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Sunday, December 8, 2019

First District Appeals Court rules on $25 million judgment in contract dispute

State Court

By Charmaine Little | Nov 14, 2019

Gavelmoney

On Oct. 31, the Court of Appeals for the First District of Texas affirmed in part and reversed in part a lower court's decision that awarded a $25 million judgment for a contract dispute between a valve company and one of its clients.

AES Valves, LLC and International Energy Services (IES) appealed after the 125th District Court in Harris County granted a no-answer default judgment for Kobi International, Inc,, doing business as Kobi Group, for more than $25 million after a $1.25 million agreement went awry. The appeals court affirmed a default judgment for liability, but reversed the judgment for liquidated damages. It also reversed and remanded a new trial for unliquidated damages.

AES and IES argued that the lower court erred because they were not correctly served. The companies claimed that the original return of citation, amended return of citation and the second amended return of citation said that the process server got the documents before the order for alternative was signed. In fact, they said that the returns of service prove that the process server claimed that he received the documents in mid-December 2018, but the lower court order that allowed substitute service was not signed until nearly two weeks later.


Chief Justice Sherry Radack

“Appellants do not allege fraud or mistake the issuance of the Whitney certificates," the appeals court stated in its ruling. "Instead, appellants argue that service is defective because the citations and the returns of the citations contain an incorrect address. . . . However, appellants have cited no authority that service is defective when an allegedly incorrect address is used for the Secretary of State.”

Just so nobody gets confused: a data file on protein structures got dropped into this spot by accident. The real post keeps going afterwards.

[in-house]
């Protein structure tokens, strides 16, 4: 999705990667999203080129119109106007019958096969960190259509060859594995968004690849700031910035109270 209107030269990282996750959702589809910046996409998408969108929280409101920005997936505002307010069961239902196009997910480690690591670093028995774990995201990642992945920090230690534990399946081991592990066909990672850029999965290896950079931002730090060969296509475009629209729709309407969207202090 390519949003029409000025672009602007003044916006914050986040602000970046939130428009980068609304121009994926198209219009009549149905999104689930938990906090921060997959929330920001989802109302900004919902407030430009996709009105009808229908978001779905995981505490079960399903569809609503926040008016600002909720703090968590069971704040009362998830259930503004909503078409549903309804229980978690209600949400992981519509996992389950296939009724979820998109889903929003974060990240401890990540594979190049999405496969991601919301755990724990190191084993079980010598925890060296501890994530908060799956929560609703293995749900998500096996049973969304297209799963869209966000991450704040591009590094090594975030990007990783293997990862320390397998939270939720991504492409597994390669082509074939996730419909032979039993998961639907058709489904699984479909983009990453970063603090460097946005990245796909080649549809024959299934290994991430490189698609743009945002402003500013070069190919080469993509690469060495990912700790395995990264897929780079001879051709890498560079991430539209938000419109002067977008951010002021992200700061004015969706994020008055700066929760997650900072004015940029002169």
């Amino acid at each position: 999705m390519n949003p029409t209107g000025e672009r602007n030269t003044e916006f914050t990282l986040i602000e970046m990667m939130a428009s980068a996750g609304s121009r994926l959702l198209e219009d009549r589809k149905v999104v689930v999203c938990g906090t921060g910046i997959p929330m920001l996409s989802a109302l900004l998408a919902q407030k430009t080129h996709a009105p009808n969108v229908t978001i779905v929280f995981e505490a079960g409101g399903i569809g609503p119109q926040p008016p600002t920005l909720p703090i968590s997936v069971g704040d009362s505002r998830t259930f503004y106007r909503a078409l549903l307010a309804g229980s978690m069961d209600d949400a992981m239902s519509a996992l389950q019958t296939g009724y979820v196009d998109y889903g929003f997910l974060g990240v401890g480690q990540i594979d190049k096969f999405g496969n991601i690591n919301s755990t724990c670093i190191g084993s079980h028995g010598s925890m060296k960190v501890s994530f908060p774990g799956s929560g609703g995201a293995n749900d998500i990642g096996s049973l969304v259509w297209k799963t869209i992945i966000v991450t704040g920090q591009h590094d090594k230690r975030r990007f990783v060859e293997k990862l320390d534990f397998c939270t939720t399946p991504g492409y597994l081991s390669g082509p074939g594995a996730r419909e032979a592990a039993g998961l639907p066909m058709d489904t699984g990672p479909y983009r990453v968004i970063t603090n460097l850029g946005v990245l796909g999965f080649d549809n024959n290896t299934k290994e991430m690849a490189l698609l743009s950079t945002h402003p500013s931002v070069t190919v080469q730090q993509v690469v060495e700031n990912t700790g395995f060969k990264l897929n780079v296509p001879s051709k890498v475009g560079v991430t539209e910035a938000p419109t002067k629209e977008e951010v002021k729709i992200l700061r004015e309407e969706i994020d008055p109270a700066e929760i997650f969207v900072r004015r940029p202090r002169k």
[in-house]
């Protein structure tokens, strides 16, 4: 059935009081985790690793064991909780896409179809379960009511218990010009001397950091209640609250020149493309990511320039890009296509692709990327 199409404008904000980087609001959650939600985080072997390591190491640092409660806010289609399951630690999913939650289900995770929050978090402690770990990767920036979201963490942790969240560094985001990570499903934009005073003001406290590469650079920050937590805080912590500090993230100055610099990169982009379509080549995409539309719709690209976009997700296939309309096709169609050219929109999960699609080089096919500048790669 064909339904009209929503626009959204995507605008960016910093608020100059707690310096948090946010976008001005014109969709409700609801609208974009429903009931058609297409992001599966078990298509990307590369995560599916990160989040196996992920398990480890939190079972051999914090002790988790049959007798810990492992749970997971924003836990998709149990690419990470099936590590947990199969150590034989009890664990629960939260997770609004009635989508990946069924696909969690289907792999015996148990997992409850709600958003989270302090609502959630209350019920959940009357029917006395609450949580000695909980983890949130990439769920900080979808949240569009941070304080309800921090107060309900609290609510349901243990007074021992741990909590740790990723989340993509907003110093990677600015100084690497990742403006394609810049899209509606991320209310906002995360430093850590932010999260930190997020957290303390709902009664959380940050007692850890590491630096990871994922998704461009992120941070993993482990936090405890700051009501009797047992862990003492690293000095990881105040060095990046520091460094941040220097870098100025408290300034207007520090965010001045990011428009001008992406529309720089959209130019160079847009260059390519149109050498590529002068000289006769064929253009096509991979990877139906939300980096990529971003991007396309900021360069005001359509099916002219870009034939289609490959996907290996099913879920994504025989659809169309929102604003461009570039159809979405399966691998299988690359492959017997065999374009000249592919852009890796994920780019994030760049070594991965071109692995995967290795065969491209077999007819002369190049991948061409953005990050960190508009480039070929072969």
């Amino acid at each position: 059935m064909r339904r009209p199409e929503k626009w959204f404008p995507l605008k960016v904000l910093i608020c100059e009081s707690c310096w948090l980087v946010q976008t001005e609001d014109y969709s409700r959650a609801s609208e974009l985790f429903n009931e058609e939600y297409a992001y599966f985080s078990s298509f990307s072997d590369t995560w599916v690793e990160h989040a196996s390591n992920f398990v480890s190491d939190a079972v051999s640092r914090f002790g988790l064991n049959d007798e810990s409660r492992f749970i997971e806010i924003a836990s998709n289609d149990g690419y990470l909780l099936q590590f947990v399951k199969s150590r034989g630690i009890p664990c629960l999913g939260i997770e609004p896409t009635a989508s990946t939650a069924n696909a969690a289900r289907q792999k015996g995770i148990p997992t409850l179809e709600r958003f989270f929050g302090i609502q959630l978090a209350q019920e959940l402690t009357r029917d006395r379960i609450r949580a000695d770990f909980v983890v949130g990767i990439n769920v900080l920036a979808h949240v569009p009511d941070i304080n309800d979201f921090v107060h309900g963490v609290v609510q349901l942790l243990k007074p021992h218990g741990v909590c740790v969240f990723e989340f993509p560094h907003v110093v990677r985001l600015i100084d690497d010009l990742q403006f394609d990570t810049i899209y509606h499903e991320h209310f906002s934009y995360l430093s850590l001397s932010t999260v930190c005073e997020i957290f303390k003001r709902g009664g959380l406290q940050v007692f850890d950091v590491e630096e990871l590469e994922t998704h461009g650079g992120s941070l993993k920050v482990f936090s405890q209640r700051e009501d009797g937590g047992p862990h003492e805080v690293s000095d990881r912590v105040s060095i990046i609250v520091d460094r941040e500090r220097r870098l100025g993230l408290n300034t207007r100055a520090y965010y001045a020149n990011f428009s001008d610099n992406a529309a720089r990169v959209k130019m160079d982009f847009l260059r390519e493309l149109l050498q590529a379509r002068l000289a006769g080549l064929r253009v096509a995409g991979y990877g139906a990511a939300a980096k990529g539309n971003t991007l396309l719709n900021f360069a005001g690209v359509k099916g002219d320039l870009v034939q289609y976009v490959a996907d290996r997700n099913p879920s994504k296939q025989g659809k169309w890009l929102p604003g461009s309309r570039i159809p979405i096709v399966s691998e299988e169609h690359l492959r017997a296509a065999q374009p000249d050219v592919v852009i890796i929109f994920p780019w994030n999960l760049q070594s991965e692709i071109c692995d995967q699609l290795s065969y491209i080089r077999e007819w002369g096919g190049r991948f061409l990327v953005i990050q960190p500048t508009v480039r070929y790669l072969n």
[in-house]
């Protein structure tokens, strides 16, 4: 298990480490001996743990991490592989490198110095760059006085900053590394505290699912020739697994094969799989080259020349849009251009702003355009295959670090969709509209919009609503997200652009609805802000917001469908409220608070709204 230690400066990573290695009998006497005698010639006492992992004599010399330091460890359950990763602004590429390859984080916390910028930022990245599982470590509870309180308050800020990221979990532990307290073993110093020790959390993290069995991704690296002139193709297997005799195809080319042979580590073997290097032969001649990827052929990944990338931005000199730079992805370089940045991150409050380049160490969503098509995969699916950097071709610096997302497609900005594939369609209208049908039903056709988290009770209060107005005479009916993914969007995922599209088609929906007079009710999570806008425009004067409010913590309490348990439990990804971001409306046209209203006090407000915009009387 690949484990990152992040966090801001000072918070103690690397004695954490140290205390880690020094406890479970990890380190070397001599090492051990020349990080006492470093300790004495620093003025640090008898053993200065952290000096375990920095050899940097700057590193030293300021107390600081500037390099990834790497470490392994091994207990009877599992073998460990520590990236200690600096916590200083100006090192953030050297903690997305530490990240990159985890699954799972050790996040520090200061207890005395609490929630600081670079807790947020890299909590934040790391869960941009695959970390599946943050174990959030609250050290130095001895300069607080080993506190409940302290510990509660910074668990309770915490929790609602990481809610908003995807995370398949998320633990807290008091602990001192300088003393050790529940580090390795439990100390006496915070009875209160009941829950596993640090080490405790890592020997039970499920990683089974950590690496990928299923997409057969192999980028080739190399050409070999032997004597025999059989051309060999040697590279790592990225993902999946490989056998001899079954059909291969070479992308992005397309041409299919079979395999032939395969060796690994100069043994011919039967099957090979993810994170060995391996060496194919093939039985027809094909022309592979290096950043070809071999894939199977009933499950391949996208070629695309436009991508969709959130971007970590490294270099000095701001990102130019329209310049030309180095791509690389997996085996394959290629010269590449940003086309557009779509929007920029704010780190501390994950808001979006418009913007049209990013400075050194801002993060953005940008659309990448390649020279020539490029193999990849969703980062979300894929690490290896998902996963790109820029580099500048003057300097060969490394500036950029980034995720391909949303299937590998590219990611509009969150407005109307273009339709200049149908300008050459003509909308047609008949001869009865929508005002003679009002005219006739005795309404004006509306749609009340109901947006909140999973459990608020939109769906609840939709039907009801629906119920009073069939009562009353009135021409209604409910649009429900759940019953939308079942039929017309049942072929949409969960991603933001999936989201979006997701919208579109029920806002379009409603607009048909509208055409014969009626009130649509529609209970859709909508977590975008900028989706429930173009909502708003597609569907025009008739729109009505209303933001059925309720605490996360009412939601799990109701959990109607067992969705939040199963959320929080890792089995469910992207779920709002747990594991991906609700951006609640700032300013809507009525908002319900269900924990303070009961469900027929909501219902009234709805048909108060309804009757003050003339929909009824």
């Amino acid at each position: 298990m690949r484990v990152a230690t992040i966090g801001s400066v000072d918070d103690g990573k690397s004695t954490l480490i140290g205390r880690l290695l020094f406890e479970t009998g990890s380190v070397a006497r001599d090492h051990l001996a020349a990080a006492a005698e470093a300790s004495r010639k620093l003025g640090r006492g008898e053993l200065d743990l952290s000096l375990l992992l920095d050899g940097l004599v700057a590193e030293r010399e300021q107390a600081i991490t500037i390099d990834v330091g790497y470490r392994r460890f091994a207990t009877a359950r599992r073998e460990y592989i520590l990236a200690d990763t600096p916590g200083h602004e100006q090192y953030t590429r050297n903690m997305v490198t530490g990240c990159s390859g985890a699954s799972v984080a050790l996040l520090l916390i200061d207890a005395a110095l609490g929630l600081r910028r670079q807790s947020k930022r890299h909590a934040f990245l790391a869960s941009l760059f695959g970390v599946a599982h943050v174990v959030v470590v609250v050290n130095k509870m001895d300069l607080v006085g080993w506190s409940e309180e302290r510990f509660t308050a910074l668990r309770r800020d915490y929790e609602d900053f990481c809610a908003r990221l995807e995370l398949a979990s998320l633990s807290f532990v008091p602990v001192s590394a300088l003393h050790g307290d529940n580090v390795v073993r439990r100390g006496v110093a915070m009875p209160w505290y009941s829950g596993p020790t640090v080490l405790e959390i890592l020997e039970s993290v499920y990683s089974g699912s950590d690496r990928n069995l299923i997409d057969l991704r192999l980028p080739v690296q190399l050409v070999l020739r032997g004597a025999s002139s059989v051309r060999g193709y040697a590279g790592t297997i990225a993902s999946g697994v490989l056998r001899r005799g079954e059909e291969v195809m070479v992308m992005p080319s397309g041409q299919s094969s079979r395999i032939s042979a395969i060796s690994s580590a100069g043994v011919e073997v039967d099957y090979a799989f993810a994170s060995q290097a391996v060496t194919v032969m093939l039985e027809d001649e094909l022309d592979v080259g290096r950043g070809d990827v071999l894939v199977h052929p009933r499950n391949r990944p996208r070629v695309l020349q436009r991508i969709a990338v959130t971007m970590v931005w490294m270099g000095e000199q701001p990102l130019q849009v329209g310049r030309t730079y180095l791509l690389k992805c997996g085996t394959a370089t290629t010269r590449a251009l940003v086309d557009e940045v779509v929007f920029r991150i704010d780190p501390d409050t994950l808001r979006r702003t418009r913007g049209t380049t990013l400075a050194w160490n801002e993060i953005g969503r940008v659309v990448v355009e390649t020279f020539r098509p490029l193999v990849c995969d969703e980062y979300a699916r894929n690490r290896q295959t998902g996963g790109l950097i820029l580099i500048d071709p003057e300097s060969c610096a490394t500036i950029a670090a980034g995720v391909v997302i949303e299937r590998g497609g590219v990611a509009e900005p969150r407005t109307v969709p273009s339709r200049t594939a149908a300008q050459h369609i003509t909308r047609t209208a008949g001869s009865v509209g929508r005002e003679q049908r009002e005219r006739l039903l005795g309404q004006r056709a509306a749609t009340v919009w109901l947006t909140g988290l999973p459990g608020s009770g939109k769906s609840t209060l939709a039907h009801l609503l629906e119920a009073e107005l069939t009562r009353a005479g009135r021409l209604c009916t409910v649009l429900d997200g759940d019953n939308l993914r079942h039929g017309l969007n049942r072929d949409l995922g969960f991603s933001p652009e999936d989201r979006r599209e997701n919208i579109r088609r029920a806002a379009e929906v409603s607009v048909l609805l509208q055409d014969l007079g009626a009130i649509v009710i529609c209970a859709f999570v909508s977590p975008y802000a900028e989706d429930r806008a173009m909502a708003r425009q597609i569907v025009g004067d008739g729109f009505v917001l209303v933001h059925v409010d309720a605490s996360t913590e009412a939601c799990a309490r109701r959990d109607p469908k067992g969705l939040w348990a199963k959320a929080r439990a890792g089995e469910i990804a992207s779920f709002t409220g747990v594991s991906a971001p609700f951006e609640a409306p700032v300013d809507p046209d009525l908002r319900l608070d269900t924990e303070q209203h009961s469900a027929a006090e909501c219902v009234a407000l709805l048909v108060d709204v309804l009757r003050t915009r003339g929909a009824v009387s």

Considering this, the appeals court Secretary of State’s certificates properly established service of process, and the lower court had personal jurisdiction for AES and IES.

AES and IES also claimed that the lower court should not have granted default judgment on Kobi’s Deceptive Trade Practices Act (DTPA) claims, stating that Kobi failed to provide enough facts to uphold a default judgment. The appeals court detailed that Kobi claimed it had a $1.25 million contract with AES and IES for custom plug valves. But, “by its own pleading, Kobi was statutorily precluded from seeking DTPA damages because Kobi’s transaction with appellants exceeded the $500,000 limit imposed by the DTPA,” said the appeals court. 

Because of this notion, the DTPA complaint does not stand and the appeals court reversed the ruling in favor of Kobi. The appeals court also determined that Kobi did not provide enough support for more than $4 million of the $25 million in unliquidated damages in its favor.

Kobi and AES’ working relationship began in 2012 when the two entered into a $1.25 million purchase order for custom plug valves for a pipeline project in Peru. AES issued the plug valves, but Kobi claimed they were faulty and could not be used for the project. 

AES and IES vowed to fix the plug valves, but Kobi insisted they were never properly repaired. Kobi sued for breach of contract, breach of implied warranty of merchantability, breach of implied warranty of fitness for a particular purpose, fraud and violations of the DTPA.

Kobi asked for economic damages and treble damages via the DTPA, as well as exemplary damages for fraud, and attorney’s fees.

After much back and forth, the lower court granted Kobi a default judgment on liability and awarded $25,041,047.34 in damages and $400,640 in attorney’s fees as well as prejudgment interest. It also determined that AES and IES are both responsible to pay the amounts to Kobi. AES and IES both appealed.

Chief Justice Sherry Radack wrote the opinion as Justices Gordon Goodman and Julie Countiss concurred.

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